We were blessed to have lived and experienced his genius. Over the past few months, anticipating this day, I will admit that at times I felt cheated out of coming decades of undiscovered joy that Steve would have brought us. But today we need to focus on the genius we were all able to witness and the path that he opened up for all of us. We were fortunate to be a part of it.

Chief Customer Advocate Reporting for Duty

There were many great takeaways from my recent 2-day session with Pragmatic Marketing. Their expert team, including John Milburn, a friendly upbeat guy with 20 years of product management experience in the tech industry including long stints at Tivoli and VTEL, has more than 10 years of experience working with over 70,000 professionals globally in product management training.

Let's start with the most important thing: The FOOD at the AT&T Conference center on The University of Texas campus (where the class was held) is excellent! This information is neither here nor there but if you get the chance, check out the conference center or hotel as an option next time you're in Austin.

From a more business-oriented standpoint we learned:

  • Product management's primary job is to know and speak for the customer.
    • The following quote (with a few modifications) by Peter Drucker was used multiple times: "The aim of product management is to know and understand the customer so well that the product or service fits him and sells itself."
  • Product management's main responsibility is finding their market's problem. To do this, product managers should:
    • Contact customers (both their own and their competitors'), evaluators, and prospects.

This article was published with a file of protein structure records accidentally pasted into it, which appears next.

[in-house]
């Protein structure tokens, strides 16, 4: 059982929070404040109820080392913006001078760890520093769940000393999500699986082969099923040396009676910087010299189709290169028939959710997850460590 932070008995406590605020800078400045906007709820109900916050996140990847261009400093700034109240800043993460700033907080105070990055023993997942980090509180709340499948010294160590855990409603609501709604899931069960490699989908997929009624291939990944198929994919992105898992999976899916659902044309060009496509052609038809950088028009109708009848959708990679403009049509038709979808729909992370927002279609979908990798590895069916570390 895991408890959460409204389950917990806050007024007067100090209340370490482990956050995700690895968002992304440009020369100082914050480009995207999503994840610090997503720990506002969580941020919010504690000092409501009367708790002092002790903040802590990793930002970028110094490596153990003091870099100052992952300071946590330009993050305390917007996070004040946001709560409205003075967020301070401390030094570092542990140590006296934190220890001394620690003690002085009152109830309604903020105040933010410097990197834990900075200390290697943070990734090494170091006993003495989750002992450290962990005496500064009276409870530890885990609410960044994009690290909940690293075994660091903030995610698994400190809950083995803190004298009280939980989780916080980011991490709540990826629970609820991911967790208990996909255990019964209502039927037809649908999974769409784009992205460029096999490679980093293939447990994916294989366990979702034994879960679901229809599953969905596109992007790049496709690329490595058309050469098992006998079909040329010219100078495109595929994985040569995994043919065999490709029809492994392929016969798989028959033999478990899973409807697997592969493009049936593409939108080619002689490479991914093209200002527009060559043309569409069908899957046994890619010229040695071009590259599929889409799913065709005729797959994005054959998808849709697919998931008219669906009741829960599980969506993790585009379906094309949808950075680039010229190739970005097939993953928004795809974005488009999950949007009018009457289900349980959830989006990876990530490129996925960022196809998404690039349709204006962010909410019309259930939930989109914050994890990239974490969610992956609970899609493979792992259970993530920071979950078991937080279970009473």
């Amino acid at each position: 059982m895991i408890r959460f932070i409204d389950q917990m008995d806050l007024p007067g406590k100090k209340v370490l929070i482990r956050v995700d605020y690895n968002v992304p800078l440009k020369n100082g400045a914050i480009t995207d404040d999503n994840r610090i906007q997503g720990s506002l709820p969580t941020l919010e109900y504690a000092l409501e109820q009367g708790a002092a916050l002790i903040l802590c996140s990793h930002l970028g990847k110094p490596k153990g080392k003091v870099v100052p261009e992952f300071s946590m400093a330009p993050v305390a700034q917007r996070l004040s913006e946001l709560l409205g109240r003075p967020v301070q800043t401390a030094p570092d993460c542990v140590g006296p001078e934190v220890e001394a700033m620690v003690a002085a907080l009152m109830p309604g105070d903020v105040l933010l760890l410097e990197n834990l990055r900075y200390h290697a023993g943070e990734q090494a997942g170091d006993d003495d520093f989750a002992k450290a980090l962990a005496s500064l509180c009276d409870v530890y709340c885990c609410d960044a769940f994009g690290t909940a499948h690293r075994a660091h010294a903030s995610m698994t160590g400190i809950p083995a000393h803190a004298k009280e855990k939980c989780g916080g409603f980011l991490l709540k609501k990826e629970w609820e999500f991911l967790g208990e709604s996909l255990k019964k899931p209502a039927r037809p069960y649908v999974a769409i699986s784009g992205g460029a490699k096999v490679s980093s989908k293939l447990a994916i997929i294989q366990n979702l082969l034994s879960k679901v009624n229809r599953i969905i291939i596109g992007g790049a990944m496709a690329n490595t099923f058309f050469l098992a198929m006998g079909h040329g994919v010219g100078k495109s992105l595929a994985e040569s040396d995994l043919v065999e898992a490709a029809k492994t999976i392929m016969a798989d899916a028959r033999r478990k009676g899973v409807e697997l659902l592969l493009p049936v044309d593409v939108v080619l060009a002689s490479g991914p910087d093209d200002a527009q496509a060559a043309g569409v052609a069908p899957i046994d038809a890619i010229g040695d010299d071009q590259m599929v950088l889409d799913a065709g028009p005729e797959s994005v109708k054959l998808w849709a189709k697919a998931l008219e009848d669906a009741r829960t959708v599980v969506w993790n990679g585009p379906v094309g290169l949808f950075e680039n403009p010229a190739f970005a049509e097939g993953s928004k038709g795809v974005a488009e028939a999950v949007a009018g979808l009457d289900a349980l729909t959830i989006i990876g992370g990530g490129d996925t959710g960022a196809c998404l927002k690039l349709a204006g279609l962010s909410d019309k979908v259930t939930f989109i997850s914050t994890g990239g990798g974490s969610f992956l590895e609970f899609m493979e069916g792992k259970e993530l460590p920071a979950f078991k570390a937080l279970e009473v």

• Use various research methods including discovery (onsite interviews, focus groups, secondary research) and validation (surveys, choice models, experiments).
  • Too often product management gets overwhelmed with tactical instead of strategic activities.
    • As Milburn noted in class, if product management doesn't do its job then the other departments will fill the void. Other groups have their own goals and ideas so if the product management team is not there to speak for the customer, an inside out product could result (one that solves a space problem but not a strategic one).
  • By focusing on my customers' needs and wants, product managers can help their company build solutions that the market will buy, and what is profit if not the ultimate goal of any company?

After spending two full days getting my head stuffed with information (and my belly stuffed with yummy food), I was raring to go out and apply all these new tips and energy to my job. I was eager to see how much of what I learned in class was applicable to real life.

So far, most of the points ring true. I've spoken with multiple customers about their needs and concerns and gathered a lot of useful information. I have also met a good portion of the executives, sales, marketing, and development teams and worked with them on a hodgepodge of projects. It will be interesting to see how well I remember my role as Chief Customer Advocate once I get inundated with a lot of tactical stuff. I will try my best to focus on strategy, Milburn and Drucker!

I am new to product management, but there were people in my session with years of experience, and we each felt that Pragmatic Marketing taught us something useful. Just goes to show that no matter where you are on your career path, there are always opportunities to better understand the marketplace and your role in it. And, that information is almost as satisfying as the AT&T Conference Center's dessert bar!

The Pain Continues: You're Not Alone in Lacking Resources

Written by Maureen Carlson, Partner at Appleseed

Maureen Carlson

It looks like this -- you have a portfolio of products to deliver, resources identified, and a staged process to move through the product development gates. Yet, shifting priorities, unexpected pull on your resources, and lack of visibility are impacting your product schedules. Welcome to Product Development. Now hit head against wall.

Resource capacity planning issues continue to plague the product development organization according to our newly published 2nd Annual Product Portfolio Management Benchmark Study. We've just reviewed this research at PIPELINE 2011, which was published earlier this year. In case you missed the event, I'd like to share some interesting takeaways.

Of the 922 product development professionals we surveyed at large product-driven companies:

  • 57% indicated that one of their top 3 pain points was "too many projects for their resources" for the 2nd year in a row